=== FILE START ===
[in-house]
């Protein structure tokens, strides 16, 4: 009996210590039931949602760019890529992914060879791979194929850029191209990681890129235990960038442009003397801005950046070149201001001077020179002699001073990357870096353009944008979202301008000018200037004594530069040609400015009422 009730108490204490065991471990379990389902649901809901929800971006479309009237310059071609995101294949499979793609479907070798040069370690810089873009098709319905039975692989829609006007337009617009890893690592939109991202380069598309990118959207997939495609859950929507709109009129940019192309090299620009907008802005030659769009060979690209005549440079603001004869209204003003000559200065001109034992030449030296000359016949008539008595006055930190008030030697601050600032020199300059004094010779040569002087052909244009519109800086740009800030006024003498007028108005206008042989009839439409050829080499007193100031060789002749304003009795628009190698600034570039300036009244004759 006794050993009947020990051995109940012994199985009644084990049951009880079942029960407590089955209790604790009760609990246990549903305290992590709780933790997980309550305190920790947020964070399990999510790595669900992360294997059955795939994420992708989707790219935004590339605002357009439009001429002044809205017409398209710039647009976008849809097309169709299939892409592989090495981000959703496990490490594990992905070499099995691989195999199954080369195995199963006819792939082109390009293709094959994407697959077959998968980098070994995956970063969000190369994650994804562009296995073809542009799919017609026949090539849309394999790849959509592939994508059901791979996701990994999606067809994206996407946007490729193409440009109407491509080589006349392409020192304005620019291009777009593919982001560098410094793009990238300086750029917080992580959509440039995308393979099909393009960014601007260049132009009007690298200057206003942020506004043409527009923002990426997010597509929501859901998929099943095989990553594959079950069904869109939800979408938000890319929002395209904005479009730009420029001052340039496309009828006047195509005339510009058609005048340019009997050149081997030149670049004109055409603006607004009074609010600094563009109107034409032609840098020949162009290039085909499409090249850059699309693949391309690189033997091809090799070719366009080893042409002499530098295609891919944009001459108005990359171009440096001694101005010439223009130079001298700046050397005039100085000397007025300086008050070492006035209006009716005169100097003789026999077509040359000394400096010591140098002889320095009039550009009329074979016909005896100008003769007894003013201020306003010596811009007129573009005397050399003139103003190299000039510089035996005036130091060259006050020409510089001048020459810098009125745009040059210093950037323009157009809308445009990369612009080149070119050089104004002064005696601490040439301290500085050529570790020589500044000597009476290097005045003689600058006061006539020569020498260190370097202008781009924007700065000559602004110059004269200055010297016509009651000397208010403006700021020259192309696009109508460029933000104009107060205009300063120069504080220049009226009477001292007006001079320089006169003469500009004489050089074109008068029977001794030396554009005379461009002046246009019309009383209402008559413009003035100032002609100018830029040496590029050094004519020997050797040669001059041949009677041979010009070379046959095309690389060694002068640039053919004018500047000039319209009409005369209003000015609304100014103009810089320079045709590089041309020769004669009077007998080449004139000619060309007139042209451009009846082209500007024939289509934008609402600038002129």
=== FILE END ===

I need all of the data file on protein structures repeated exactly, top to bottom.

[in-house]
């Protein structure tokens, strides 16, 4: 009996210590039931949602760019890529992914060879791979194929850029191209990681890129235990960038442009003397801005950046070149201001001077020179002699001073990357870096353009944008979202301008000018200037004594530069040609400015009422 009730108490204490065991471990379990389902649901809901929800971006479309009237310059071609995101294949499979793609479907070798040069370690810089873009098709319905039975692989829609006007337009617009890893690592939109991202380069598309990118959207997939495609859950929507709109009129940019192309090299620009907008802005030659769009060979690209005549440079603001004869209204003003000559200065001109034992030449030296000359016949008539008595006055930190008030030697601050600032020199300059004094010779040569002087052909244009519109800086740009800030006024003498007028108005206008042989009839439409050829080499007193100031060789002749304003009795628009190698600034570039300036009244004759 006794050993009947020990051995109940012994199985009644084990049951009880079942029960407590089955209790604790009760609990246990549903305290992590709780933790997980309550305190920790947020964070399990999510790595669900992360294997059955795939994420992708989707790219935004590339605002357009439009001429002044809205017409398209710039647009976008849809097309169709299939892409592989090495981000959703496990490490594990992905070499099995691989195999199954080369195995199963006819792939082109390009293709094959994407697959077959998968980098070994995956970063969000190369994650994804562009296995073809542009799919017609026949090539849309394999790849959509592939994508059901791979996701990994999606067809994206996407946007490729193409440009109407491509080589006349392409020192304005620019291009777009593919982001560098410094793009990238300086750029917080992580959509440039995308393979099909393009960014601007260049132009009007690298200057206003942020506004043409527009923002990426997010597509929501859901998929099943095989990553594959079950069904869109939800979408938000890319929002395209904005479009730009420029001052340039496309009828006047195509005339510009058609005048340019009997050149081997030149670049004109055409603006607004009074609010600094563009109107034409032609840098020949162009290039085909499409090249850059699309693949391309690189033997091809090799070719366009080893042409002499530098295609891919944009001459108005990359171009440096001694101005010439223009130079001298700046050397005039100085000397007025300086008050070492006035209006009716005169100097003789026999077509040359000394400096010591140098002889320095009039550009009329074979016909005896100008003769007894003013201020306003010596811009007129573009005397050399003139103003190299000039510089035996005036130091060259006050020409510089001048020459810098009125745009040059210093950037323009157009809308445009990369612009080149070119050089104004002064005696601490040439301290500085050529570790020589500044000597009476290097005045003689600058006061006539020569020498260190370097202008781009924007700065000559602004110059004269200055010297016509009651000397208010403006700021020259192309696009109508460029933000104009107060205009300063120069504080220049009226009477001292007006001079320089006169003469500009004489050089074109008068029977001794030396554009005379461009002046246009019309009383209402008559413009003035100032002609100018830029040496590029050094004519020997050797040669001059041949009677041979010009070379046959095309690389060694002068640039053919004018500047000039319209009409005369209003000015609304100014103009810089320079045709590089041309020769004669009077007998080449004139000619060309007139042209451009009846082209500007024939289509934008609402600038002129």